Tuesday, 7 May 2013

White Lung at Il Motore

White Lung | Il Motore

           PHOTOS  |  VALERIA VEGA
On April 21st I went to Il Motore to watch White Lung perform. I’ve been to this venue a couple of times already, so I’ll spare you the usual extreme-detail description that I usually give to spaces where there is live music. This show was a little bit different from the usual indie rock fare that I normally cover; this was a punk event through and through. The people there were mostly punks, but there were also a number of metal dudes and indie kids. It is always nice to see some patch-laden denim “battle vests” in an audience, and there were a good number of those here. I think the only sour note on the night was the quality of the live sound; the drum kit was not mic’d as there appeared to be a shortage of microphones in the building. The drums lacked clarity and, as a consequence, the music as a whole ended up sounding a little muddy. I saw three bands perform on that night, and they all entertained me and captured my imagination as a fan of punk rock.

 Heartsover is a mostly-female (their guitarist is a dude) local five piece. They employ catchy vocal melodies, fast-paced chord strumming, and a heavy use of the “d-beat” style of drumming. If you don’t know what that last bit means, then consult Discharge’s 1982 album Hear Nothing See Nothing Say Nothing as a prime example of what I’m talking about (this is a much, much poppier take on that style, though!). They played fast, loose, and from the gut, which is something that I appreciate. I hope to see this band again in the near future.

Thee Nodes is another local group. Their appearance immediately sets them apart from most bands that you will see in this town. The frontman wore a business suit and had wrapped his head almost entirely in bandages, the bassist had waist-length black hair, and the drummer was clad only in sneakers, a pair of thong underwear, and a nylon for his head. The vocalist introduced himself and his band to the audience by telling everyone to shut up and delivering a speech that included “I only believe in three things: rock, the letter n, and roll.” They then blasted into a set of songs reminiscent of early hardcore; stylistically, I would say that their music bore the most similarity to Bad Brains’ 1982 self-titled album. There was a small circle pit going on while they played. The vocalist had used a harmonizer effect on his voice, and he continued to tell the audience to shut up after every song. He did not want applause, and threatened to stop playing if the audience continued to clap after every song. The crowd did not cease applauding the band, so the vocalist dropped his microphone and ran off the stage toward the green room, shouting “no more songs!” I think their set lasted maybe ten or fifteen minutes. It was interesting stuff, and I would watch it again.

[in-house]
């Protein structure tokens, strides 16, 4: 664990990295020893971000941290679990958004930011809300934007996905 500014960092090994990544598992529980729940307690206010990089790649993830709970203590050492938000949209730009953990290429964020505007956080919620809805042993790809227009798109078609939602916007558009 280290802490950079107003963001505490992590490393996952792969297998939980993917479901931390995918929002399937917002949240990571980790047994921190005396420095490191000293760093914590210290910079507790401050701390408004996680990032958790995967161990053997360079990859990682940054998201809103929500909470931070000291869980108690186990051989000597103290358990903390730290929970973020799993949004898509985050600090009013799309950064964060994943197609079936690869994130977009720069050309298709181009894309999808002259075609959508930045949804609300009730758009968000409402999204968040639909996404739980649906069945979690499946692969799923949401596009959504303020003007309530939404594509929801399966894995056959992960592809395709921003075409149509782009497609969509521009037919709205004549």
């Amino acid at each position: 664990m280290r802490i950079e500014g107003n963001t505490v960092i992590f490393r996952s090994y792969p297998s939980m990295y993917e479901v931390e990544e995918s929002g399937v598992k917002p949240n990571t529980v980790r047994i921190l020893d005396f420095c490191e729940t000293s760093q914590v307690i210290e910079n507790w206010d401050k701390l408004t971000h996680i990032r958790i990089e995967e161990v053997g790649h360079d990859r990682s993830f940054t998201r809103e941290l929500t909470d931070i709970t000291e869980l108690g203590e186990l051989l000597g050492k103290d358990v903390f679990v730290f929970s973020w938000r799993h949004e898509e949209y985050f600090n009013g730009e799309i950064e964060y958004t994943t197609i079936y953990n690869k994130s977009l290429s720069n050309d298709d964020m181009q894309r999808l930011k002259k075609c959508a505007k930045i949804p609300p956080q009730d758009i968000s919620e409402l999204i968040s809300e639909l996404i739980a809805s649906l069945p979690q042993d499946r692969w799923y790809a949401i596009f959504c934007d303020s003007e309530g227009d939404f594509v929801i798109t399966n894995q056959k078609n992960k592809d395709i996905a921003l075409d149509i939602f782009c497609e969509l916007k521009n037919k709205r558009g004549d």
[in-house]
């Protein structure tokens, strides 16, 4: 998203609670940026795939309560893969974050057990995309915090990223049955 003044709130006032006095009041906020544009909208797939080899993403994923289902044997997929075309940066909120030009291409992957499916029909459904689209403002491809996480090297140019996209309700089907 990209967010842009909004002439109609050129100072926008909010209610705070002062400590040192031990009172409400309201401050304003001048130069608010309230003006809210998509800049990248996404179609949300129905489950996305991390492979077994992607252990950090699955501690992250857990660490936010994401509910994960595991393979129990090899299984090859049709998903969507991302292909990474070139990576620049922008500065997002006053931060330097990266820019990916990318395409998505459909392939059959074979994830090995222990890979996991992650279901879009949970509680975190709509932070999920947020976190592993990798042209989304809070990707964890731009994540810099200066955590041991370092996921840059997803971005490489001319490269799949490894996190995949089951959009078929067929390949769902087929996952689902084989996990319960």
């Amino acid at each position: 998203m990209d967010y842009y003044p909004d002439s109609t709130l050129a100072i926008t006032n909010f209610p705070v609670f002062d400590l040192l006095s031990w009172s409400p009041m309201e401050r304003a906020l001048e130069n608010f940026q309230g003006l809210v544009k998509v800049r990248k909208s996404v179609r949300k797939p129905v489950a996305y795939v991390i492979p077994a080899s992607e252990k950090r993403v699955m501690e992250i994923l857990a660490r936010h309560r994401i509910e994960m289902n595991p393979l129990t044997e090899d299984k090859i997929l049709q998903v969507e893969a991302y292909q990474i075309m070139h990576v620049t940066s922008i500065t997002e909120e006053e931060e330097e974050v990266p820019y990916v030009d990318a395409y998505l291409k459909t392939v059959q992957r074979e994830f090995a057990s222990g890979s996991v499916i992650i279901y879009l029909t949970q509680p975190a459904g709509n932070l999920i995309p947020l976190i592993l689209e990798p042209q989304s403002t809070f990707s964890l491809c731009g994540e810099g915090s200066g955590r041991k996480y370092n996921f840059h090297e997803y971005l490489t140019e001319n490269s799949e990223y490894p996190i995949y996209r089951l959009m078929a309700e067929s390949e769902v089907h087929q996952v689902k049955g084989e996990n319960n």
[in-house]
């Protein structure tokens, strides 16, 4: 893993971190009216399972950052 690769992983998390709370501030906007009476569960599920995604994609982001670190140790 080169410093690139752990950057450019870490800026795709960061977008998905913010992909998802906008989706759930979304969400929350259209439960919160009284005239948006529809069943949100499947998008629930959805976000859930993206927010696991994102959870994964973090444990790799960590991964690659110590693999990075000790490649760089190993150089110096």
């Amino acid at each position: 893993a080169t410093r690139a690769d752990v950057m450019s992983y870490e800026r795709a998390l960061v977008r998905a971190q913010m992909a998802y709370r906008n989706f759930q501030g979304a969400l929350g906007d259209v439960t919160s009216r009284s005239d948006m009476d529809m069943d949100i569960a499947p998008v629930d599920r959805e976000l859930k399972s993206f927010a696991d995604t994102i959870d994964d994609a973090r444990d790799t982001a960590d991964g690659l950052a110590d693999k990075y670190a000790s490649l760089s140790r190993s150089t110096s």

White Lung, a band from Vancouver, finally took the stage at the end of the night. Its particular brand of punk rock is unique, because of guitarist Kenneth William’s jangly and delay-ridden riffs that tend to be based in the upper register, as well as Mish Way’s soaring and powerful vocals. In that sense, this band stands apart quite a bit from most other punk bands in the scene, and their innovation has rewarded them with a most well-deserved notoriety. There is no simple chord-bashing with these guys! As such, most of their set was made up of prime cuts from their 2012 album Sorry. Almost as soon as they started playing, a huge mosh pit formed on the dance floor. It took up a good two thirds of the available floor space on the venue’s lower level, and the pit’s participants gave all they had. There was some brotherly (and sisterly) love among the participants, though, as people would pick up those who had fallen down and so on. It was a very welcome sight. After they finished, the crowd was so moved that they called for an encore that was granted by the band. It was a great high-energy set, and I can’t wait to see White Lung when they come through Montreal again.

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